Anonymous said...

Maybe the Cohen news is making Sean Hannity's a-hole tight. Would love to see that SOB go down.

Anonymous said...

So how did the June 11 "sentencing" go? Or did Harmison postpone it?

Anonymous said...

You don't think it's possible to assault someone who is on your property without permission?

Anonymous said...

If Trump goes down, I agree that all hell will break loose on bad actors around the country. Jeff Sessions, the worst of all bad actors, leads the DOJ, so he isn't going to accomplish anything. But once Trump and Sessions are gone, look out.

Anonymous said...

I seem to recall that you ran an email where your brother, David, was working with Dep. Scott Harrison to concoct the 911 call story about you making a threat to law enforcement. That means David was working as a state actor, and Sec. 242 will apply to him. He's in big trouble, and could be looking at 10 years or more in a federal Big House. Maybe he and Harrison can get a cell together.

legalschnauzer said...

@4:19 --

One, you obviously don't understand the law. This was an alleged assault on an LEO, and the central question under the statute is "who caused [or initiated] physical contact," and Lynn admits twice that he did. Two, this law is about cops, not regular people, and cops cannot be on your property for an eviction without a judge-approved court order -- and they didn't have one. Three, Carol testified that Lynn grabbed her and she never touched him, and he agreed with that in his written statements, which were excluded at trial. He changed his tune on the stand, which goes to inconsistent statements and possible perjury. Fourth, Lynn admits he grabbed Carol after breaking into her home, and another cop admits it was an interlocutory judgment, where they had no grounds to be on the property. Carol didn't touch Lynn, but she had every right to use force against an unlawful intruder.

I could go on, but you are utterly clueless.

legalschnauzer said...

@2:08 --


Look it up at case.net. Not hard.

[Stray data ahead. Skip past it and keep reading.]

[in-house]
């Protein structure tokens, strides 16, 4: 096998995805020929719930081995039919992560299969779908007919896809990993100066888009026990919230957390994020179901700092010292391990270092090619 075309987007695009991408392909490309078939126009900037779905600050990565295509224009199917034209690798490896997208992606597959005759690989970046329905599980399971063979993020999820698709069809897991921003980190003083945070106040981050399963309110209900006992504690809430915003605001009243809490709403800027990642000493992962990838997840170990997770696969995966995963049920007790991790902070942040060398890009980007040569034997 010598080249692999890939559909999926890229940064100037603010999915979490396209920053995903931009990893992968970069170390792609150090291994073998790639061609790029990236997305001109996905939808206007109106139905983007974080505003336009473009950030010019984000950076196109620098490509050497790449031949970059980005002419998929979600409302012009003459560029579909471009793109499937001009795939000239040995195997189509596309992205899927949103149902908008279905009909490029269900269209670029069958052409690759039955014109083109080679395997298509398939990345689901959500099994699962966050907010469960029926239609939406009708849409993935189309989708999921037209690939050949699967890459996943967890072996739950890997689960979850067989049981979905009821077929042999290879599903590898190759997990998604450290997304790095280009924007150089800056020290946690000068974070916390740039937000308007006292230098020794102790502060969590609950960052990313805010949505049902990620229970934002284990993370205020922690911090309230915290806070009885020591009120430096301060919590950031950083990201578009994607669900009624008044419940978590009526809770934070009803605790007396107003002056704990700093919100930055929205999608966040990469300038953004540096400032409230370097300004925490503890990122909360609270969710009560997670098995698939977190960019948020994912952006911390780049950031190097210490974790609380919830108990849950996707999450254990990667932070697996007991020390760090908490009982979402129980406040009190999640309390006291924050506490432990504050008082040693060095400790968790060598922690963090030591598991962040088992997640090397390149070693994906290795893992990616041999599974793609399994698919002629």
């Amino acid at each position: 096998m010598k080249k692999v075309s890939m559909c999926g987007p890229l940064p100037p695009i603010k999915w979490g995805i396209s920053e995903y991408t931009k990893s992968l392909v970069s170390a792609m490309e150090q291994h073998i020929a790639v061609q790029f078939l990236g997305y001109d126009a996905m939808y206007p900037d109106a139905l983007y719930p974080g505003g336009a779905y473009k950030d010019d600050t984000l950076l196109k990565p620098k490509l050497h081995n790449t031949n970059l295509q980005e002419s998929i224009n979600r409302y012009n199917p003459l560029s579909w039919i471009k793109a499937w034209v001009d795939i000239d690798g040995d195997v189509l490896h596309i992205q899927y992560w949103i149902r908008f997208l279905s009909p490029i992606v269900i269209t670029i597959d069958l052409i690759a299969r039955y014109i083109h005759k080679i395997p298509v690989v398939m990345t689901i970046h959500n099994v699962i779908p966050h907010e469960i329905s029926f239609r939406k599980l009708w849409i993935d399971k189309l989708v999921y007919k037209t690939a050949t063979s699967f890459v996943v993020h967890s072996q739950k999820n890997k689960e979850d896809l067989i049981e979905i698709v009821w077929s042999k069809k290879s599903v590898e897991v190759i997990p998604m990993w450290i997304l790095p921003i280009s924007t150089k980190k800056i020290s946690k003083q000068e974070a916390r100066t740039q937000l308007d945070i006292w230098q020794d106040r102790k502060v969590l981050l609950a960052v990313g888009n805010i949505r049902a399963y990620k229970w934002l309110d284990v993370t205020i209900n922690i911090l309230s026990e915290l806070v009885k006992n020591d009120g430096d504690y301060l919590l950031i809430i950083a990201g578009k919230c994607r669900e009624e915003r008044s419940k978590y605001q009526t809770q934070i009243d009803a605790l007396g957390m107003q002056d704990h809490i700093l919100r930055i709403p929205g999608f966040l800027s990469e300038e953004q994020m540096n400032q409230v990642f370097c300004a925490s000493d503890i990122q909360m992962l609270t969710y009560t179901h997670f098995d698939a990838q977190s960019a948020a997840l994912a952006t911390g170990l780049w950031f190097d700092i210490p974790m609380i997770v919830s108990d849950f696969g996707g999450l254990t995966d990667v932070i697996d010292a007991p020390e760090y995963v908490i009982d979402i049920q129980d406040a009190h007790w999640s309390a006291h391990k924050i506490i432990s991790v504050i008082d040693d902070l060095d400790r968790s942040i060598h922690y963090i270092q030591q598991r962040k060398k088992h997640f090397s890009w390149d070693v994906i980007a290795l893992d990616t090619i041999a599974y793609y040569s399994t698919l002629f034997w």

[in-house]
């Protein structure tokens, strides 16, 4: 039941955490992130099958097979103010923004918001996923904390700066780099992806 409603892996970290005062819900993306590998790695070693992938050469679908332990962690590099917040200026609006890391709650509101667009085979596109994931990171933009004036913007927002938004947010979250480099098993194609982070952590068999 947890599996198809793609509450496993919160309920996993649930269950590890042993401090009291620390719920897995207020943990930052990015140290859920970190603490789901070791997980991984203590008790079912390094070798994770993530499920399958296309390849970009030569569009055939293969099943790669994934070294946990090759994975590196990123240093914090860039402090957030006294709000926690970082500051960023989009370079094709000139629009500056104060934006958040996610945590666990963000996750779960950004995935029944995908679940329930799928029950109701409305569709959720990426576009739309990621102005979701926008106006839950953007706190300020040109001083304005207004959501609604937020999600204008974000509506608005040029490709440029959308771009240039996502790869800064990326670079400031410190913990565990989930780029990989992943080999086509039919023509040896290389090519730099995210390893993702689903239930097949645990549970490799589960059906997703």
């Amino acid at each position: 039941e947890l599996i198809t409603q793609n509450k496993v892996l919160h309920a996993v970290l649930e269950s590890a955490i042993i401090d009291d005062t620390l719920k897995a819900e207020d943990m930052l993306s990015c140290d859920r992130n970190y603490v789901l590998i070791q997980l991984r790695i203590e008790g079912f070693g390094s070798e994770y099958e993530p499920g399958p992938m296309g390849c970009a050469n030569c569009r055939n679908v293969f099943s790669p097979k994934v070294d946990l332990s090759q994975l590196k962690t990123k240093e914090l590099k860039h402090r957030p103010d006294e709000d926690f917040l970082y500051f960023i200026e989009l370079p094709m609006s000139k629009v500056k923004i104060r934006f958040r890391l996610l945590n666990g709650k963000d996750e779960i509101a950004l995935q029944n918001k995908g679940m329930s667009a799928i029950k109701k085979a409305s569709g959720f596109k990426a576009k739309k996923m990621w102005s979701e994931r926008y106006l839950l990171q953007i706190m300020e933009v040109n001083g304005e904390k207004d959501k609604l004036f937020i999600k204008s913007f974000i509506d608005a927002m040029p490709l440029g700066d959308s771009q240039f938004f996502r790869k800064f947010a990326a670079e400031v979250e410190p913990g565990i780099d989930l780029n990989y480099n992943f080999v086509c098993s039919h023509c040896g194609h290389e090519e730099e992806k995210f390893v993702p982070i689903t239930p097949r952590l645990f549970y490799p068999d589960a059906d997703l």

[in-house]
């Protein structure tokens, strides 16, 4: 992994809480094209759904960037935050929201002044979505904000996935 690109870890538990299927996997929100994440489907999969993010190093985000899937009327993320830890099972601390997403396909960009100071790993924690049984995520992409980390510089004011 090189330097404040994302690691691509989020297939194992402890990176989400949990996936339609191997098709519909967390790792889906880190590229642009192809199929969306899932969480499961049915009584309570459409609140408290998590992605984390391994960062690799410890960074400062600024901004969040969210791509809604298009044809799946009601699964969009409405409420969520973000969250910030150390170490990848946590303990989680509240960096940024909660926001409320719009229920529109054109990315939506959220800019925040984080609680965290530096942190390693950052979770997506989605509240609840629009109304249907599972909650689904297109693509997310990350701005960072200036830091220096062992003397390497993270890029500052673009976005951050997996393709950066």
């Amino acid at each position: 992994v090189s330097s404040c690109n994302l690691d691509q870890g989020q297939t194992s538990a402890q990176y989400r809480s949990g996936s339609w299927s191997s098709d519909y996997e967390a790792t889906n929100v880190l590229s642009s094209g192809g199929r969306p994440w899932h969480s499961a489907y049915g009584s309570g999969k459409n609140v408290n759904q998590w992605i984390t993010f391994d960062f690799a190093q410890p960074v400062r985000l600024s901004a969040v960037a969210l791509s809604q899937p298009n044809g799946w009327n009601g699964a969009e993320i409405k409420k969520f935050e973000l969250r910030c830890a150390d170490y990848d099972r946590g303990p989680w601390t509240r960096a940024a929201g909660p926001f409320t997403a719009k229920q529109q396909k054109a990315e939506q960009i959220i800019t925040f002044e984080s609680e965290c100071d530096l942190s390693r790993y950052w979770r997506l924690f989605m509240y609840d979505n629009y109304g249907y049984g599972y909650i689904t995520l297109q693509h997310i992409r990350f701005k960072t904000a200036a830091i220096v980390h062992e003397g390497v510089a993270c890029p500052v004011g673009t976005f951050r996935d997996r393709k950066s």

Anonymous said...

@4:19 . . .

So, you are admitting the cops were unlawfully on the property? Good for you.

legalschnauzer said...

@4:19 --

One key point I left out: The cops broke into our home without grounds for doing so, which means they conducted an unlawful search and seizure under the Fourth Amendment, and all evidence collected in such a procedure must be suppressed.

Again, these are cops, not regular people -- and you don't seem to get that.

Anonymous said...

@2:08 Here: Thanks for the tip, LS! Good work on the continuance. I'm still trying to wrap my head around Harmison's "judgement," and, as many folks above have pointed out, it's impossible because it's a fabrication, and not a very good one at that.

Anonymous said...

Well then you should do fine on appeal, right? If the law is clear on the matter?

legalschnauzer said...

@8:18 --

Perhaps you are a newbie here, but we have written dozens of posts showing how appellate courts routinely get cases wrong. We've cited the words of a leading expert on legal ethics (Monroe Freedman) who decried the absurd rulings issued by federal appellate courts, and we've shown how the Eleventh Circuit repeatedly ruled contrary to law to cheat former Alabama governor Don Siegelman and how the Fifth Circuit ruled contrary to law to cheat former Mississippi attorney Paul Minor. You are welcome to use the search box at the top left corner of the blog to find any or all of this.

The answer to your question is, no, we might not do "fine" on appeal, no matter how clear the law is. Appeals courts are every bit as corrupt and/or incompetent as trial courts -- both state and federal -- and we've shown that here over and over.


https://legalschnauzer.blogspot.com/2017/05/founder-of-legal-ethics-knew.html (Post re: Monroe Freedman, Hofstra Univ.)